Glycolic acid, an alpha-hydroxy acid (AHA), has become the most widely used organic car-boxylic acid for skin peeling. Glycolic acid formulations include buffered, partially neutralized, and esterified products. Concentrations for peeling range from 20 to 70%. Several published studies have assessed the efficacy of gly-colic acid peels in darker-skinned racial-ethnic groups. A series of ten Asian women with me-lasma and fine wrinkles were treated with 2% hydroquinone and 10% glycolic acid applied to both sides of the face . A series of 20-70% glycolic peels were performed on one side for comparison. Greater improvement with minimal side effects was noted on the side treated with the series of glycolic acid peels. Forty Asian patients with moderate to moderately severe acne were treated with a series of 35-70% glycolic acid peels . The investigators noted significant improvement in skin texture and acne. Side effects were reported in 5.6% of patients.
Nineteen black patients with post-inflammatory hyperpigmentation were treated with glycolic acid peeling .The control group was treated with 2% hydroquinone/10% glycolic acid twice a day and tretinoin 0.05% at bedtime, whereas the active peel group received the same topical regimen plus a series of six serial glycol-ic acid peels. Although not statistically significant, greater improvement was noted in the chemical peel group.
The safety and efficacy of a series of glycolic acid facial peels were investigated in 25 Indian women with melasma . Patients were treated with 50% glycolic acid peels monthly for 3 months. Improvement was noted in 91% of patients with maximal clearing occurring in patients classified with epidermal melasma. Side effects were observed in one patient who developed brow hyperpigmentation.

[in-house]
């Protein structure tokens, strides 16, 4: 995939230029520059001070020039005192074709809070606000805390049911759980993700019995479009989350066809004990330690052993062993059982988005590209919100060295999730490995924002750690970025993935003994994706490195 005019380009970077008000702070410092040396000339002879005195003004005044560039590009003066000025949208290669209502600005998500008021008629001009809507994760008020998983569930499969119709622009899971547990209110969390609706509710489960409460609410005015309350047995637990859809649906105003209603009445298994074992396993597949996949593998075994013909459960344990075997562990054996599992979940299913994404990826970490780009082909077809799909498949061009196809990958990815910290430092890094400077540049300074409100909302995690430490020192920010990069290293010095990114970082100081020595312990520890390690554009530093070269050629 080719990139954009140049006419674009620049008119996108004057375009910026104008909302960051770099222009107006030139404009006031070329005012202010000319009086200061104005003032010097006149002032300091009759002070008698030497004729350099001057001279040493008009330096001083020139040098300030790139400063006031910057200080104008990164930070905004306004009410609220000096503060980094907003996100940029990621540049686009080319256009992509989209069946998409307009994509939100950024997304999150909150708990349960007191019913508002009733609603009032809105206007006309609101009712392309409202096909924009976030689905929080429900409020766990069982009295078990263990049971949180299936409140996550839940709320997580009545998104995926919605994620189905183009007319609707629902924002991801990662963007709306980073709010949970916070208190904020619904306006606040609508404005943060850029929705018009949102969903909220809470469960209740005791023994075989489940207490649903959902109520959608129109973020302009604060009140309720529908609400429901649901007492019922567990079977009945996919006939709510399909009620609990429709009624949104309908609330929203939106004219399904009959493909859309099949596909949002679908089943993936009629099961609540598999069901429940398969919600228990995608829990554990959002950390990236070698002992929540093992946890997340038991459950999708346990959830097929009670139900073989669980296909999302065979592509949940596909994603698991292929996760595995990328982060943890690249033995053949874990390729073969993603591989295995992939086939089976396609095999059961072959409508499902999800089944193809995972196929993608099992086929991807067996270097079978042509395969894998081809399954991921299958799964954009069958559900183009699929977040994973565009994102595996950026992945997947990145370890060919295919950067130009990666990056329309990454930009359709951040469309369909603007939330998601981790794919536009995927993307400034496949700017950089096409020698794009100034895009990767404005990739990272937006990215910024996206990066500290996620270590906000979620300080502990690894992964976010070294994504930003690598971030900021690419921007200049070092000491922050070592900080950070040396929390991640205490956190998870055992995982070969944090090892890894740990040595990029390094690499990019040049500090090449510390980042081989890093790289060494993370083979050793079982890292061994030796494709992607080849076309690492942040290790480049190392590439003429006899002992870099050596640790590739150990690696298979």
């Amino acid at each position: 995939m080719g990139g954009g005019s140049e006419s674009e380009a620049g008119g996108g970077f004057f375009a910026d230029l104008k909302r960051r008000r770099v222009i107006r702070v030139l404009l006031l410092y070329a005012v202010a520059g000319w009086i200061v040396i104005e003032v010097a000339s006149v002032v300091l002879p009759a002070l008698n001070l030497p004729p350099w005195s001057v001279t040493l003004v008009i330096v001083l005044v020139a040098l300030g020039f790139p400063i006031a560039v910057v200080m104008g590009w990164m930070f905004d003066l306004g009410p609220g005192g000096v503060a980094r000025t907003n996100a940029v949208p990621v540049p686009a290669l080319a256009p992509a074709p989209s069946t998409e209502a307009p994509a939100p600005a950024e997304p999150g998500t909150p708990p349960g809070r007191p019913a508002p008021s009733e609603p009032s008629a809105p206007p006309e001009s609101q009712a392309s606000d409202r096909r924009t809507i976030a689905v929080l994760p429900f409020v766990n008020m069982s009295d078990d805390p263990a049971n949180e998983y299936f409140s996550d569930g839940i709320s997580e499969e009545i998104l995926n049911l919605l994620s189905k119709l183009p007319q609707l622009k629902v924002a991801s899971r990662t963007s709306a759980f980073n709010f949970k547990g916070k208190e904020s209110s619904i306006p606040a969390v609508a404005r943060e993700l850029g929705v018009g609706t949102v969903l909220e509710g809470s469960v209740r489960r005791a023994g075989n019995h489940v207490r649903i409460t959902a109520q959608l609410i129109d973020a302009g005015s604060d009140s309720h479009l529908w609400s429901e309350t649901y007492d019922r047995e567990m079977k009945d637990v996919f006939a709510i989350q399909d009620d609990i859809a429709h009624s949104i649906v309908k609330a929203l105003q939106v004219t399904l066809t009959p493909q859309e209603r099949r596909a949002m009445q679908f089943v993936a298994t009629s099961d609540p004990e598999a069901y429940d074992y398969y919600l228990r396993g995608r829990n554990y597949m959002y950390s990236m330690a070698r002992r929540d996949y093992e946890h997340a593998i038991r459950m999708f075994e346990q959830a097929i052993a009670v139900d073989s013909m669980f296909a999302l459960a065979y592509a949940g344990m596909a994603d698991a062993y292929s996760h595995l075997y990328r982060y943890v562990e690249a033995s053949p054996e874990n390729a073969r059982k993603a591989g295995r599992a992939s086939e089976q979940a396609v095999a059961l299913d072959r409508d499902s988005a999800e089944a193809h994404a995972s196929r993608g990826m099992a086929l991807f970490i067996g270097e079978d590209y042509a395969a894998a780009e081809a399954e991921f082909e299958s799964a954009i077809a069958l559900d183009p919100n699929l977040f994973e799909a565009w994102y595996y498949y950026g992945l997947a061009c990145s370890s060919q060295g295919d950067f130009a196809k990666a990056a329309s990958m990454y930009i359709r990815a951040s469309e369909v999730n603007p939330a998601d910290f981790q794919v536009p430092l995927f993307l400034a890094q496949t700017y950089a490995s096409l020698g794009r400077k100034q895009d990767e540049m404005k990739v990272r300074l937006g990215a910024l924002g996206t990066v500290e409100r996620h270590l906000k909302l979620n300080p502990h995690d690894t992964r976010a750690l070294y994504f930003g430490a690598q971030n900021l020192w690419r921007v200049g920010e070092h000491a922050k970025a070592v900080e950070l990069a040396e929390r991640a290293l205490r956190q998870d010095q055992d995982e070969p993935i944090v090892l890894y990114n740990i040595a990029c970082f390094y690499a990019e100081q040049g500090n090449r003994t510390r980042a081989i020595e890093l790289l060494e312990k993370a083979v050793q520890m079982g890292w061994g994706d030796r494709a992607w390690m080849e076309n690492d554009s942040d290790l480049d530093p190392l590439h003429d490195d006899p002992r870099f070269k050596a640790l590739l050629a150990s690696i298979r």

In a separate study, the combination of gly-colic acid peels with a topical regimen for the
treatment of melasma was assessed in a series of dark-skinned patients with melasma . The authors compared the efficacy of serial gly-colic acid peeling with a series of 3-30% glycol-ic peels and 3-40% peels in combination with a modified Kligman bleaching regimen (hydro-quinone 5%, hydrocortisone acetate 1% and tretinoin 0.05%) to the use of the modified Kligman formulation alone. Forty women were included in each group. Both groups showed a statistically significant improvement in the Me-lasma Area Severity Index (MASI) score at 21 weeks. However, maximal improvement occurred in the group treated with the series of glycolic acid peels in combination with the topical bleaching regimen.
Glycolic acid peels are well tolerated in darker skinned racial-ethnic groups (Figs. 13.3a, b and 13.4a, b). Side effects are substantially minimized when concentrations are gradually titrated from the lower concentrations of 20-35% to the full-strength 70% peel. Glycolic acid peels are most advantageous when treating darker skin types with sensitive skin.
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